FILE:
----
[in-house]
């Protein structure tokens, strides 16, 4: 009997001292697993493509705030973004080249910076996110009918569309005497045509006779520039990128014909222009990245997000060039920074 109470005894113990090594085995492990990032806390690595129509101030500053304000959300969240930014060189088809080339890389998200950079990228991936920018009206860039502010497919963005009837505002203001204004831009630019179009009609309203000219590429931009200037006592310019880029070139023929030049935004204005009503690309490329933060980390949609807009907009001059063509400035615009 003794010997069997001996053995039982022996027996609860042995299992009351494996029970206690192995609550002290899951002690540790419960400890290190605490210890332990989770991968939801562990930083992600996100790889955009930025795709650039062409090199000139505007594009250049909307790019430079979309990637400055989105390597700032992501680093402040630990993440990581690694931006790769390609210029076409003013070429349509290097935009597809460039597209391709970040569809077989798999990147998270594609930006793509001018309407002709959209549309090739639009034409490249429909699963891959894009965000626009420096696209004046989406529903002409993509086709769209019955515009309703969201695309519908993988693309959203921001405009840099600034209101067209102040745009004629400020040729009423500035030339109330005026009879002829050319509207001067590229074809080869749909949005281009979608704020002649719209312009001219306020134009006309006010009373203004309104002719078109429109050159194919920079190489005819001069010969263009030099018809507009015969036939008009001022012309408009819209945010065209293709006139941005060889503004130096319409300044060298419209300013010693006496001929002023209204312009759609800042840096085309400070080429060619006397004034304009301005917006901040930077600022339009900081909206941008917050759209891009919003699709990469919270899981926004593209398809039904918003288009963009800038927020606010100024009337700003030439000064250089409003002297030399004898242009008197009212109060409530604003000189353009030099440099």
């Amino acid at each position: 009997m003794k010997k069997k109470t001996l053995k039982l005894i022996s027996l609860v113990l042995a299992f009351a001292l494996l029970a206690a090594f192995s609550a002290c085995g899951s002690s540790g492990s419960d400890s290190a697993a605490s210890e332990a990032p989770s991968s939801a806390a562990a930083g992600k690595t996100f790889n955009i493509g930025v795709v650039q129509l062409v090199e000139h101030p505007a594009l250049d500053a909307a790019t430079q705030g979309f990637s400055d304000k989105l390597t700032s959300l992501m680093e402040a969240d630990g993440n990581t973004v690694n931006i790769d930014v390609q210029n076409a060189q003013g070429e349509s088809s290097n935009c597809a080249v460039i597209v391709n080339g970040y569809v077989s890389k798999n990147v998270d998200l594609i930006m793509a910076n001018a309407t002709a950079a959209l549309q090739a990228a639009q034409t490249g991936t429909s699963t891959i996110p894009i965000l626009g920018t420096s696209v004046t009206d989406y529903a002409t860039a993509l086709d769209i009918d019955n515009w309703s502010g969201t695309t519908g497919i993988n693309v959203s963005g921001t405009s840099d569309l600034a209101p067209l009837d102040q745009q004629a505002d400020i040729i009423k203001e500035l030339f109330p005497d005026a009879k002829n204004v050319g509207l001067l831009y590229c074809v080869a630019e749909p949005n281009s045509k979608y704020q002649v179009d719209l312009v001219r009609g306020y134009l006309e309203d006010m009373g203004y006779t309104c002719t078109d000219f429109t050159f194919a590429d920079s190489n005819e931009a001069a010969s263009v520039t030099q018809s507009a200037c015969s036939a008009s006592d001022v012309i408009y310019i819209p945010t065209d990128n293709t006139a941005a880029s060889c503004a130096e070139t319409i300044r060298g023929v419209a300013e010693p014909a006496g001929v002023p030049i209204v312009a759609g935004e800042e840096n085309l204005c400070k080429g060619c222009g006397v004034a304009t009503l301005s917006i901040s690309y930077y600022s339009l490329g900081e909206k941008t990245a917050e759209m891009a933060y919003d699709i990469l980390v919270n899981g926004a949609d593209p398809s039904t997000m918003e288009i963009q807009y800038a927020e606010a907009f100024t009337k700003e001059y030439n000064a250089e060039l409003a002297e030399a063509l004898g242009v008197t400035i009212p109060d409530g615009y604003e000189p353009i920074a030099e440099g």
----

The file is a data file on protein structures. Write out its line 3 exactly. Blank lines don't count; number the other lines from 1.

């Amino acid at each position: 009997m003794k010997k069997k109470t001996l053995k039982l005894i022996s027996l609860v113990l042995a299992f009351a001292l494996l029970a206690a090594f192995s609550a002290c085995g899951s002690s540790g492990s419960d400890s290190a697993a605490s210890e332990a990032p989770s991968s939801a806390a562990a930083g992600k690595t996100f790889n955009i493509g930025v795709v650039q129509l062409v090199e000139h101030p505007a594009l250049d500053a909307a790019t430079q705030g979309f990637s400055d304000k989105l390597t700032s959300l992501m680093e402040a969240d630990g993440n990581t973004v690694n931006i790769d930014v390609q210029n076409a060189q003013g070429e349509s088809s290097n935009c597809a080249v460039i597209v391709n080339g970040y569809v077989s890389k798999n990147v998270d998200l594609i930006m793509a910076n001018a309407t002709a950079a959209l549309q090739a990228a639009q034409t490249g991936t429909s699963t891959i996110p894009i965000l626009g920018t420096s696209v004046t009206d989406y529903a002409t860039a993509l086709d769209i009918d019955n515009w309703s502010g969201t695309t519908g497919i993988n693309v959203s963005g921001t405009s840099d569309l600034a209101p067209l009837d102040q745009q004629a505002d400020i040729i009423k203001e500035l030339f109330p005497d005026a009879k002829n204004v050319g509207l001067l831009y590229c074809v080869a630019e749909p949005n281009s045509k979608y704020q002649v179009d719209l312009v001219r009609g306020y134009l006309e309203d006010m009373g203004y006779t309104c002719t078109d000219f429109t050159f194919a590429d920079s190489n005819e931009a001069a010969s263009v520039t030099q018809s507009a200037c015969s036939a008009s006592d001022v012309i408009y310019i819209p945010t065209d990128n293709t006139a941005a880029s060889c503004a130096e070139t319409i300044r060298g023929v419209a300013e010693p014909a006496g001929v002023p030049i209204v312009a759609g935004e800042e840096n085309l204005c400070k080429g060619c222009g006397v004034a304009t009503l301005s917006i901040s690309y930077y600022s339009l490329g900081e909206k941008t990245a917050e759209m891009a933060y919003d699709i990469l980390v919270n899981g926004a949609d593209p398809s039904t997000m918003e288009i963009q807009y800038a927020e606010a907009f100024t009337k700003e001059y030439n000064a250089e060039l409003a002297e030399a063509l004898g242009v008197t400035i009212p109060d409530g615009y604003e000189p353009i920074a030099e440099g």